I don’t much care what anybody calls it. Recession, depression, panic, slowdown. It is miserable when you are out of work and are surplus capacity nobody needs or wants. There are a number of steel workers in that position right now and China just slapped on some more tariffs, presumably to tweak Li’l Lord Trump-leroy’s nose. It won’t be the failure of a bank that tips the economy, it will be trade this time, and at this point, I don’t see it as recoverable right away. Steel tariffs rippled into auto making and other industries, which caused that to slow, depressing steel demand and so on. It’s basic enough that an outhouse economist like me can figure it out. My fearless, and perhaps too timid, prediction, is that there will be a noticeable slowdown by mid 2020. It may not be a recession in the German or technical sense, but it sure will be felt by the average person whose livelihood depends on working. The economic fear and loathing will leak out and depress demand. Which then depresses supply because supplying becomes unprofitable, never mind what wingnuttery says about supply side economies.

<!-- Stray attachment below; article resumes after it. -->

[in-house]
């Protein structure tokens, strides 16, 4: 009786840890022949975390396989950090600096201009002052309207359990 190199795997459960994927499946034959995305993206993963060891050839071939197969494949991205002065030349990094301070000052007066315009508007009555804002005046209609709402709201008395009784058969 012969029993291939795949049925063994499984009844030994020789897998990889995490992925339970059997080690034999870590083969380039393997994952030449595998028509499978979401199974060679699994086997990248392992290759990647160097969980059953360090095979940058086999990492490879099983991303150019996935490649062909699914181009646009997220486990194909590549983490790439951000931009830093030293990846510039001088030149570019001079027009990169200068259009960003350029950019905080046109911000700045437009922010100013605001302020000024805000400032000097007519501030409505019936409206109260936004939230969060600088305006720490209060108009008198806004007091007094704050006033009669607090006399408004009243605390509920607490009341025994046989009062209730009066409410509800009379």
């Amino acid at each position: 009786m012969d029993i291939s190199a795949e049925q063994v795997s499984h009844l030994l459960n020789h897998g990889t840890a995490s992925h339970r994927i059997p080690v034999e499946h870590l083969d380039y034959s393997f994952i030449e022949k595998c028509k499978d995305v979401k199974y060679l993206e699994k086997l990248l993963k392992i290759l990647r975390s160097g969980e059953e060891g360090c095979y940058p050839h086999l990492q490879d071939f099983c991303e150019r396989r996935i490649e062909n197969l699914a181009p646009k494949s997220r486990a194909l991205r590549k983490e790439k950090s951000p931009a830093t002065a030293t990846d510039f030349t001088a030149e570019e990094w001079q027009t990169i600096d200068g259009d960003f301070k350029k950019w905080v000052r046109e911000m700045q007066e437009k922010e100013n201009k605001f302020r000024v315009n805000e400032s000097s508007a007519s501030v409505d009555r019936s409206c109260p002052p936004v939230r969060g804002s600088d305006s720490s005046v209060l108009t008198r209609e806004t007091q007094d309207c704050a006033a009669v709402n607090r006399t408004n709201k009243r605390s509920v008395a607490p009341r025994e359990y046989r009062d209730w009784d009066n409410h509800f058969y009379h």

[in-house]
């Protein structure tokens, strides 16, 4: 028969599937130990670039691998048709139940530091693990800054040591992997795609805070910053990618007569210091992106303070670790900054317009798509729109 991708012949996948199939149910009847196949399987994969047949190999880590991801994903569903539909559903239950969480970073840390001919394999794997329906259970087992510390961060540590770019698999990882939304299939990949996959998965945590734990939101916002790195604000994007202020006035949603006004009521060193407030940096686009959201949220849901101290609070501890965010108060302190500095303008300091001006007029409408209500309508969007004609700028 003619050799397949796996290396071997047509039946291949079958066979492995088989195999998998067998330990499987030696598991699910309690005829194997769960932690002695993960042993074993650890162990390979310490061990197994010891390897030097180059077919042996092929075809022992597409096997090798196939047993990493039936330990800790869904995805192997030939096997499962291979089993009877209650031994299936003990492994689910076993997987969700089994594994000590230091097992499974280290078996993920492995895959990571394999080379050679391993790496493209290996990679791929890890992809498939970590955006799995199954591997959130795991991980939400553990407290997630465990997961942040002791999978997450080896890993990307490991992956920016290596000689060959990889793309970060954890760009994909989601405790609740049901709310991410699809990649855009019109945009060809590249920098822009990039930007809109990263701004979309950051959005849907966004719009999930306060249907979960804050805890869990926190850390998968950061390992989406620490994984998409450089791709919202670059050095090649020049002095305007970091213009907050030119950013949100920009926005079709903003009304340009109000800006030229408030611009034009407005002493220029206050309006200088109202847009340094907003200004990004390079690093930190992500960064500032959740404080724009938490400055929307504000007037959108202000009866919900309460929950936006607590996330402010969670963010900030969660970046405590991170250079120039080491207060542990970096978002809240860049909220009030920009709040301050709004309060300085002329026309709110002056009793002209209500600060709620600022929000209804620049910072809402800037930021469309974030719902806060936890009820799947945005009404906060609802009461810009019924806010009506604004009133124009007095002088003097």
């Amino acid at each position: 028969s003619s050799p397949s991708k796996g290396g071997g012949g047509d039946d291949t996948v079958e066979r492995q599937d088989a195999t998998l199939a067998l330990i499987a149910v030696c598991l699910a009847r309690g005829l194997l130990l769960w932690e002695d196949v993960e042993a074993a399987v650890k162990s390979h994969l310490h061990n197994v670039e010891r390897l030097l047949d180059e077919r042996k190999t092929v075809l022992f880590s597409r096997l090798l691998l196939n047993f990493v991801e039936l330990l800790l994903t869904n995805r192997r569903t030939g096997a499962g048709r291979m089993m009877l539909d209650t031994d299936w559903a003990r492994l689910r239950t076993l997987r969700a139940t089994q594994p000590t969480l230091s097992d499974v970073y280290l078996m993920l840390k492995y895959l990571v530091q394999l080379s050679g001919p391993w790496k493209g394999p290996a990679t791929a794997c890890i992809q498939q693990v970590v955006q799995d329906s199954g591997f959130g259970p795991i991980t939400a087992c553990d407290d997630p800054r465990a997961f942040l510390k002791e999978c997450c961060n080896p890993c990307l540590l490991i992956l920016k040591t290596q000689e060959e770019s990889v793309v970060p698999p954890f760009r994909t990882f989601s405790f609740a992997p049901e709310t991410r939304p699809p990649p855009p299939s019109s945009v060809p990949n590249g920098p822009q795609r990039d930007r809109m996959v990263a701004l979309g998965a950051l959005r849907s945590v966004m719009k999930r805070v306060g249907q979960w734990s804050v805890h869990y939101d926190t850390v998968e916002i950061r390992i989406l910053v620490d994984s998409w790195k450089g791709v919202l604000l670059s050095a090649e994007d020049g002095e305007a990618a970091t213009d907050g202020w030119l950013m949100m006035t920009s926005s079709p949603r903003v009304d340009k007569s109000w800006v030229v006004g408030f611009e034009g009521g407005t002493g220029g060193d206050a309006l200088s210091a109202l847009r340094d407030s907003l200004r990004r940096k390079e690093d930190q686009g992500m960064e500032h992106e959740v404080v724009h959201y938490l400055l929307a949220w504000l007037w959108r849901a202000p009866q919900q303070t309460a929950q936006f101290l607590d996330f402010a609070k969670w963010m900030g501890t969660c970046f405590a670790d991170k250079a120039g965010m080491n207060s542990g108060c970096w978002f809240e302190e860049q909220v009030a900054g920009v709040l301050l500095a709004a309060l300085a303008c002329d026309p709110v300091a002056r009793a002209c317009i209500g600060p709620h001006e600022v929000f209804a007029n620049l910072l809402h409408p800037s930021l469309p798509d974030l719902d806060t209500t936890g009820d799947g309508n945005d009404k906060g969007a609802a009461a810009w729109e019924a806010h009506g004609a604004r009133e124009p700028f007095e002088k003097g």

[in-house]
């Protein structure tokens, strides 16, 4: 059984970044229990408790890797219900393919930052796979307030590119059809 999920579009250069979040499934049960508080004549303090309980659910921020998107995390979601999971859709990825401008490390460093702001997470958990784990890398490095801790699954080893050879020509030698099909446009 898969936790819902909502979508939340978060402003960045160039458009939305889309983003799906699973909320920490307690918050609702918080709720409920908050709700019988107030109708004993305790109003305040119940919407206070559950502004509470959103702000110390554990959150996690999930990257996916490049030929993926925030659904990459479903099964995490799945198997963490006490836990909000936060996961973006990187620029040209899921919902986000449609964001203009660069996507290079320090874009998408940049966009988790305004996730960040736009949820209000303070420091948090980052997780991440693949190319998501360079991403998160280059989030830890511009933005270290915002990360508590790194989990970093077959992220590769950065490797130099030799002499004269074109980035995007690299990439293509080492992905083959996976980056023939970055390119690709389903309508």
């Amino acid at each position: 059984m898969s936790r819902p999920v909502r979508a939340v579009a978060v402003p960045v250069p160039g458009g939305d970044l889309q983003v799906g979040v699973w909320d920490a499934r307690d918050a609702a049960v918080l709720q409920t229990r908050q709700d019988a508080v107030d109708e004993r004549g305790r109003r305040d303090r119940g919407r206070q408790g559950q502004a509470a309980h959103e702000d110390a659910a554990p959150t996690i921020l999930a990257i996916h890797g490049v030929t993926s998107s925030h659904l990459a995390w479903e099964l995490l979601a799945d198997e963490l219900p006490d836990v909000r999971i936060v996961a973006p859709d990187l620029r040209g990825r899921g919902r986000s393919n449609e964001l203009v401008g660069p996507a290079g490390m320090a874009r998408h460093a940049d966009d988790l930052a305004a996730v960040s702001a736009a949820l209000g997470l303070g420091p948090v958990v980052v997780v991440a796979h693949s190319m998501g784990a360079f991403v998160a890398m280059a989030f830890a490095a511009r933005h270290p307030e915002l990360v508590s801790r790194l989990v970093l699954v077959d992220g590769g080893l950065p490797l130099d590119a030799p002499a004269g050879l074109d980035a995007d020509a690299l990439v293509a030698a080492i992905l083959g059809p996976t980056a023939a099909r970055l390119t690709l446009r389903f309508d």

6. Bob Flood

    10 US recessions since 1950 last abt 3 quarters…so unconditional prob in any quarter is 30/276 = abt 10%. So prob no recession 90% . Pretending they are independent events, prob no recession thru Jan 2021 = .9^5 = 60%. But there all sorts of conditional things going on and instead of the censored regression first-pass regressions seen here, I’d like to see some quarterly GDP growth regressions with the residuals saved and then drawn out of sample to see – in maybe 1000 or so runs – the current-state conditional prob of recessions over various horizons. Nice undergrad macro topic.

    1. Menzie Chinn Post author

      Bob Flood: So boostrapping to evaluate the growth elasticity bounds. I tried some plain OLS to get the point estimate; one problem is that growth is trending downward over the past 50 odd years, so how to deal with that in a good-fitting but not overparameterized way. But agree it’s an interesting topic to assign.